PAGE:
Booster Seat Safety Guidelines
Car seats take up a lot of real estate in the back seat, so it is natural to want to move your child into a more compact booster seat as soon as it is safe to do so 2. Your child might also advocate for a big-boy seat rather than the "babyish" car seat. However, don't make the move too fast; car seats provide the best protection up to a certain age and weight. Your child needs to meet certain age, weight, height and maturity requirements before he is ready to move up to a grown-up seat.
Types of Boosters
Booster seats come in two types: backless and those that have a back 2. Booster seats with a back look more like regular car seats, and they provide a place for your child to rest his head. Booster seats with a back also help keep him confined in the seat. A disadvantage is that they take up almost as much space as a car seat. If you use a backless booster, your car's headrest must be above your child's ears. If it isn't, you need a booster with a back to protect your child's neck in a crash. Don't use a booster seat with a shield; shields do not provide enough protection. In a crash, the shield could cause your child to be ejected from the seat or the shield itself could injure the child. If you cannot remove the shield, buy another booster seat.
Sitting properly in a booster seat requires a certain level of maturity. Most booster seat manufacturers recommend not moving to a booster before age 4. Many states, including Alaska, Arizona, Colorado, Hawaii, Kansas, Louisiana, Mississippi, Missouri, New York, Ohio, Tennessee and Wisconsin list age 4 as the minimum age for using a booster seat. Before this age, your child might not be able to sit straight in the booster seat, and his neck muscles have not gotten strong enough to support his head adequately in a crash. Some states, including Arizona, Arkansas and New Mexico set age 5 as the minimum age for using a booster seat. In children age 4 to 8, booster seats reduce the risk of injury in children by 45 percent compared to using a seat belt only, according to a study published in the journal "Pediatrics." 2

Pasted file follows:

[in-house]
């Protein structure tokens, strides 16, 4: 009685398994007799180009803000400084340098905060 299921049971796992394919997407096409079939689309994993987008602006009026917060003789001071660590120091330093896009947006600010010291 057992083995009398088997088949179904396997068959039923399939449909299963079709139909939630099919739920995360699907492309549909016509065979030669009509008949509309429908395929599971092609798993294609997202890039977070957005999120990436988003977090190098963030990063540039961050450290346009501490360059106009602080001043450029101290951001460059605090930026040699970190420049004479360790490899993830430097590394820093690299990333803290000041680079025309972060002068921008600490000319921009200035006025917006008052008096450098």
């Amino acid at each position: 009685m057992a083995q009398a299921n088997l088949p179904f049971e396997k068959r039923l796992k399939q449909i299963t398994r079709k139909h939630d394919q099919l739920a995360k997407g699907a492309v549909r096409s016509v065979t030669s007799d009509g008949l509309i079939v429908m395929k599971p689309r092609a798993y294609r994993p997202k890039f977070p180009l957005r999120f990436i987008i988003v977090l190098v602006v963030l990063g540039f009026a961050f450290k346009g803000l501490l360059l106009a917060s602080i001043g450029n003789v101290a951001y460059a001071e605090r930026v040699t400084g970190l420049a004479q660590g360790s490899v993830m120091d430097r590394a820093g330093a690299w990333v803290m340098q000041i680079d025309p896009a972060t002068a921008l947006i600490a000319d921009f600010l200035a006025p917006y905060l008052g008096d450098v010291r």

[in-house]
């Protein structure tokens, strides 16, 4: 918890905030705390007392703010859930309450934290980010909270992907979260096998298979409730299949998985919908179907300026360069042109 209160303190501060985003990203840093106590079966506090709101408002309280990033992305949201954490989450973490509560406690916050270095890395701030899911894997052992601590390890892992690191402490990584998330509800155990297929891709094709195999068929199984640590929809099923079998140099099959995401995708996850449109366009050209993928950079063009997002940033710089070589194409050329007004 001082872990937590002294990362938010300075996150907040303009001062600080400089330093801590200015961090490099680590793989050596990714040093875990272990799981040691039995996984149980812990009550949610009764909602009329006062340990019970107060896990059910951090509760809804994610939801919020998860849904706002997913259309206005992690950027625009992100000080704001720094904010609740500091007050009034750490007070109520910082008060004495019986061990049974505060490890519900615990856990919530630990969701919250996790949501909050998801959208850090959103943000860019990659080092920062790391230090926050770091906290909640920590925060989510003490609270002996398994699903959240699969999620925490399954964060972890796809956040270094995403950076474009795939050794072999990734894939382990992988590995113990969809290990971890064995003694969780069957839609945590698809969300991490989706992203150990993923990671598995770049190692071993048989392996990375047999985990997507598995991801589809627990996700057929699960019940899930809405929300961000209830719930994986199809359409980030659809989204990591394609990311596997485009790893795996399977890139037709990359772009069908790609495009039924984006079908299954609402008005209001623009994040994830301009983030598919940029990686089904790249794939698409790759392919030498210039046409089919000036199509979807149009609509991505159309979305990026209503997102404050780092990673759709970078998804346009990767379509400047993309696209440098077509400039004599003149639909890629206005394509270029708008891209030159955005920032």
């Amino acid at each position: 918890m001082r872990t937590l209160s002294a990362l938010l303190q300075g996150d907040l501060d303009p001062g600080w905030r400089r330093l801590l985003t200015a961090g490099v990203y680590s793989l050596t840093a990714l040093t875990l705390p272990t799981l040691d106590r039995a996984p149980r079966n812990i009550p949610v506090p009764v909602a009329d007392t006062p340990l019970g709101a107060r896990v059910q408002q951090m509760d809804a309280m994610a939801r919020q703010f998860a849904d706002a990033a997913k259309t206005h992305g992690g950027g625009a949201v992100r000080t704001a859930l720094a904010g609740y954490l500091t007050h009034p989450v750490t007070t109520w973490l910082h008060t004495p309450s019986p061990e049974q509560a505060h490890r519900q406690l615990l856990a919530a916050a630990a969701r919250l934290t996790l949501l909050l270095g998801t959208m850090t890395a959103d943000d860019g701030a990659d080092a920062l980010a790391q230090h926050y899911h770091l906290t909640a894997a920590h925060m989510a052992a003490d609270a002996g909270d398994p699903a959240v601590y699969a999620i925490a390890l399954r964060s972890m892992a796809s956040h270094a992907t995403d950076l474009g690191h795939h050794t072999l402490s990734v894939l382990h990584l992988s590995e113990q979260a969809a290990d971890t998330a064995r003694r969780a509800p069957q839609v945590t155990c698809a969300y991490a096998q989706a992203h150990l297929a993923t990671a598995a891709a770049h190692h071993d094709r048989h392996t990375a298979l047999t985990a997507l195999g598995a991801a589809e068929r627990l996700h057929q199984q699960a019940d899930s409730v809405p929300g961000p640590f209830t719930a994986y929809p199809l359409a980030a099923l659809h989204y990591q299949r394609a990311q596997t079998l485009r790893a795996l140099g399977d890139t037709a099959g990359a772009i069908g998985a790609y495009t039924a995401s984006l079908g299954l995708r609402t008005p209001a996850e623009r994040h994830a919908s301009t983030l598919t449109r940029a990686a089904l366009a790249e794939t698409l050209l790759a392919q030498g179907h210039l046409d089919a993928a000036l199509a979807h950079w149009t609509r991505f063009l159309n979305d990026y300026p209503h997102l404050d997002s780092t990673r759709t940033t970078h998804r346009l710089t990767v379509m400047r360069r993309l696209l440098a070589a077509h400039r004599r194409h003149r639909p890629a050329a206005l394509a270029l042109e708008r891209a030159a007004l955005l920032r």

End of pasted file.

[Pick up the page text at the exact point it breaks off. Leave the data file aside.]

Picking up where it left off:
Booster seats have different weight limits, but most use 40 pounds as the minimum weight for moving a child to a booster seat. All but two states -- Florida and South Dakota -- have regulations about booster seat use. Many states also provide a minimum weight that a child has to have before he can use a seat belt without a booster. In Kansas, New Jersey, North and South Carolina, North Dakota, Rhode Island and Wisconsin, a child must be at least 80 pounds before he can use a seat belt without a booster. Arkansas and Connecticut set the limit at 60 pounds, Delaware at 66 pounds, and Alaska and Mississippi mandate 65 pounds before a child can use the seat solely.
Some states use height requirements rather than age or weight requirements for booster use; some use all three. In many states, children must use boosters until they are between 8 and 12 years of age and have reached 57 inches, or 4 foot 9 inches, which is in accordance with recommendations from HealthyChildren,org, which is the official website published by the American Academy of Pediatrics. States with this ruling include Alaska, Arizona, California, Georgia, Hawaii, Maine, Maryland, Massachusetts, Minnesota, Michigan, New York, Oregon, Rhode Island, Tennessee, Utah, Washington, West Virginia and Wisconsin. To sit safely in an adult seat belt, your child's knees should bend at the seat's edge when sitting with his back against the back seat. If they stick out straight, he still needs a booster.
- Governors Highway Safety Association: Child Passenger Safety Laws
- Safe Kids: Booster Seats and Seat Belt Safety Tips
- Consumer Reports: Booster Seats
- Pediatrics: Effectiveness of Belt Positioning Booster Seats: An Updated Assessment
- CP Safety: The Dangers of Shield Boosters
- Washington State Booster Seat Coalition: Choosing a Booster Seat
- HealthyChildren.org: Car Seats; Information for Families for 2013
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